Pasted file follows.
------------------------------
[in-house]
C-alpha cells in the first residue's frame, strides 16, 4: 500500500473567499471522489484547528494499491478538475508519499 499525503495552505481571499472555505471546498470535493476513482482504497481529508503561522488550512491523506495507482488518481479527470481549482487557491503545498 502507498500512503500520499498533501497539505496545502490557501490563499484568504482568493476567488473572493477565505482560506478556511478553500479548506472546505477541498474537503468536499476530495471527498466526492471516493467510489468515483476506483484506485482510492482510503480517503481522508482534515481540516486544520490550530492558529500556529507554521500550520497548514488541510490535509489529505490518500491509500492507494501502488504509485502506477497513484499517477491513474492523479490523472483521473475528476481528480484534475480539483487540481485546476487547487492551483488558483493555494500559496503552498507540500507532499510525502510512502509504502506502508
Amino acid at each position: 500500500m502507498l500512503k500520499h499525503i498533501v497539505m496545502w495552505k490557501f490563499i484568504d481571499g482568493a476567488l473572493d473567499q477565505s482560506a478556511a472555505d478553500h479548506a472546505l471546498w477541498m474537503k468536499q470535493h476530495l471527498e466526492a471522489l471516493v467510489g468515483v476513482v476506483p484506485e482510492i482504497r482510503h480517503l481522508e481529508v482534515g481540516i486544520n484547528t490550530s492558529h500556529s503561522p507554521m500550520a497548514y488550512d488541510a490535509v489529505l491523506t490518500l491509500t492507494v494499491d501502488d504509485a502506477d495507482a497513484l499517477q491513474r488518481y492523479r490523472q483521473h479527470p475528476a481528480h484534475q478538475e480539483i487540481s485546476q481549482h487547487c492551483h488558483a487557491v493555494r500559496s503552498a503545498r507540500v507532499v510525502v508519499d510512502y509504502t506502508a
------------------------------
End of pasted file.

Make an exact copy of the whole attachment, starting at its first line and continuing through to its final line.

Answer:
[in-house]
C-alpha cells in the first residue's frame, strides 16, 4: 500500500473567499471522489484547528494499491478538475508519499 499525503495552505481571499472555505471546498470535493476513482482504497481529508503561522488550512491523506495507482488518481479527470481549482487557491503545498 502507498500512503500520499498533501497539505496545502490557501490563499484568504482568493476567488473572493477565505482560506478556511478553500479548506472546505477541498474537503468536499476530495471527498466526492471516493467510489468515483476506483484506485482510492482510503480517503481522508482534515481540516486544520490550530492558529500556529507554521500550520497548514488541510490535509489529505490518500491509500492507494501502488504509485502506477497513484499517477491513474492523479490523472483521473475528476481528480484534475480539483487540481485546476487547487492551483488558483493555494500559496503552498507540500507532499510525502510512502509504502506502508
Amino acid at each position: 500500500m502507498l500512503k500520499h499525503i498533501v497539505m496545502w495552505k490557501f490563499i484568504d481571499g482568493a476567488l473572493d473567499q477565505s482560506a478556511a472555505d478553500h479548506a472546505l471546498w477541498m474537503k468536499q470535493h476530495l471527498e466526492a471522489l471516493v467510489g468515483v476513482v476506483p484506485e482510492i482504497r482510503h480517503l481522508e481529508v482534515g481540516i486544520n484547528t490550530s492558529h500556529s503561522p507554521m500550520a497548514y488550512d488541510a490535509v489529505l491523506t490518500l491509500t492507494v494499491d501502488d504509485a502506477d495507482a497513484l499517477q491513474r488518481y492523479r490523472q483521473h479527470p475528476a481528480h484534475q478538475e480539483i487540481s485546476q481549482h487547487c492551483h488558483a487557491v493555494r500559496s503552498a503545498r507540500v507532499v510525502v508519499d510512502y509504502t506502508a